The grassroots effort launched in 2021 seeking to get the Benton MacKaye Trail that spans three states in the Southern Appalachian Mountains named a National Scenic Trail has gained bi-partisan congressional support in a new bill introduced in the U.S. House.
Tennessee U.S. House Reps. Steve Cohen and Jim Cooper, both Democrats, and Scott DesJarlais and Chuck Fleischmann, both Republicans, are co-sponsors of a bill that, if approved by Congress and signed by President Joe Biden, will designate the Benton-MacKaye Trail as a National Scenic Trail. The bill has House co-sponsors in Georgia, as well, in Democrats David Scott and Lucy McBath.
The designation was first sought by members of the Benton MacKaye Trail Association in fall 2021. The association has been around for more than 40 years.
Cohen, a member of the Natural Resources Committee, introduced the Benton MacKaye Scenic Trail Act May 27 seeking the designation for the trail that traces a path through Georgia, Tennessee and North Carolina over 287 scenic miles of mountains, valleys, forests and waterfalls, according to a statement issued by Cohen when he introduced the bill.
The trail, on federal land for 95% of its length, would be administered by the National Forest Service and would become the 12th National Scenic Trail in the nation, he said.
"The Benton MacKaye Scenic Trail will provide serious hikers and leisurely day-trippers a natural wonderland of hills, valleys, trees, wildlife and natural beauty," Cohen said. "I'm proud to be joined by Representative Chuck Fleischmann, whose district is part of the route, and by Representatives Jim Cooper and Scott DesJarlais, in enhancing our nation's portfolio of scenic trails."
Fleischmann said Friday in an email the bill seeks to make the most out of the trail.
"I am very hopeful that the bill will pass out of the Natural Resources Committee and receive a quick vote in the House and Senate," he said.
"The Benton MacKaye Trail connects some of the most beautiful parts of Tennessee with Georgia and North Carolina, and I am honored to work with Congressman Cohen and other bipartisan members from Tennessee and Georgia to get this bill passed and signed into law," he said.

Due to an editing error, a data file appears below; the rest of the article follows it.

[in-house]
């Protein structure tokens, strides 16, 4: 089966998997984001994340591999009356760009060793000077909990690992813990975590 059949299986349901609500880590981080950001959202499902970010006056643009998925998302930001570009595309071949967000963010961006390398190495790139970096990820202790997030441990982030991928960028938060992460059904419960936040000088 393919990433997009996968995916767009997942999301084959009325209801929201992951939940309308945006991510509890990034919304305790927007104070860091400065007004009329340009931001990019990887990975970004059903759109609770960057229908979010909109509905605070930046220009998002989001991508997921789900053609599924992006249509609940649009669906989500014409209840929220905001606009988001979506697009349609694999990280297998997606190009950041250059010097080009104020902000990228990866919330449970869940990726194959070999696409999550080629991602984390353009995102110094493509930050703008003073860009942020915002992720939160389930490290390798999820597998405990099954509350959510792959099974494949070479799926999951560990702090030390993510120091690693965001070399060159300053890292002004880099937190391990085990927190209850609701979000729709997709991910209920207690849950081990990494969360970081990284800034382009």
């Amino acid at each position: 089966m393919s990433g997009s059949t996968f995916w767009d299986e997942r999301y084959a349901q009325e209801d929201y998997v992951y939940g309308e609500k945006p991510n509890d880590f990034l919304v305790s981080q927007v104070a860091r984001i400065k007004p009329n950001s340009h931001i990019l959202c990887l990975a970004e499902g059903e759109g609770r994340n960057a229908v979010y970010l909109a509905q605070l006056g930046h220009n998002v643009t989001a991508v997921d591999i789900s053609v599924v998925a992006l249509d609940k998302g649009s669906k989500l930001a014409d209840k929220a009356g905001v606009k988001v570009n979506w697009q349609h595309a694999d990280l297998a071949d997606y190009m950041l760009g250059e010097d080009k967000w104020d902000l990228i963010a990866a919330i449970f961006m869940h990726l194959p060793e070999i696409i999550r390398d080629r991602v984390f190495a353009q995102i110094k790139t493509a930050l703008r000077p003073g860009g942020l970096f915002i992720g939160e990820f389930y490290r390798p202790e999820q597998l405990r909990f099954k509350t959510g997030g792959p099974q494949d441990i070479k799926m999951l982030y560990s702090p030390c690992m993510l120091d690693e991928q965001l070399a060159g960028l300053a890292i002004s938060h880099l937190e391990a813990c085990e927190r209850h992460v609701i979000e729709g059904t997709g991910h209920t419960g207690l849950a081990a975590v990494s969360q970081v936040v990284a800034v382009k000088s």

Scenic natural beauty is Tennessee's calling card, Cooper said.
"The Benton MacKaye Trail in East Tennessee is no exception," he said Friday in an email. "It would be great to pass this bill to make sure we honor this beautiful trail."
BENTON MACKAYE TRAIL ASSOCIATION
The Benton MacKaye Trail Association was founded in 1980. When the trail crossed the border into Tennessee in 1987, the association celebrated the completion of 93 miles of trail. The grand opening for the entire trail was held in 2005, according to association officials. Today, approximately 95% of the nearly-300-mile route is on public lands in Tennessee, Georgia and North Carolina managed by either the U.S. Forest Service or the National Park Service.
DesJarlais said Friday in an email the trail connects federal lands, parks and people across its nearly 300 miles.
"It passes through the Chattahoochee, Cherokee and Nantahala national forests, crossing six designated wilderness areas and the Great Smoky Mountains National Park. I am proud to have worked with the members of the Benton MacKaye Trail Association to bring this bill to fruition," DesJarlais said.
"The passage of H.R. 7884 would solidify the splendor, diversity and historical significance found in America's natural lands throughout the Southeast," he said.
Ken Cissna, president of the Benton MacKaye Trail Association, praised the move by lawmakers and their staff.
"The natural beauty of the BMT makes it worthy of such a designation. The trail's emerald-green forests, stunning vistas, rippling streams and rushing waterfalls are just part of the stunning beauty found in the Southern Appalachian Mountains," Cissna said in the release.
"Tens of thousands of hikers use the trail every year. Those numbers would increase thanks to better recreational opportunities made possible by the National Scenic Trail designation. Those hikers would provide a boon to local economies," he said. "As a National Scenic Trail, the Benton MacKaye Trail Association would be better able to preserve, protect and maintain the trail's natural beauty."
Association members are hopeful, too.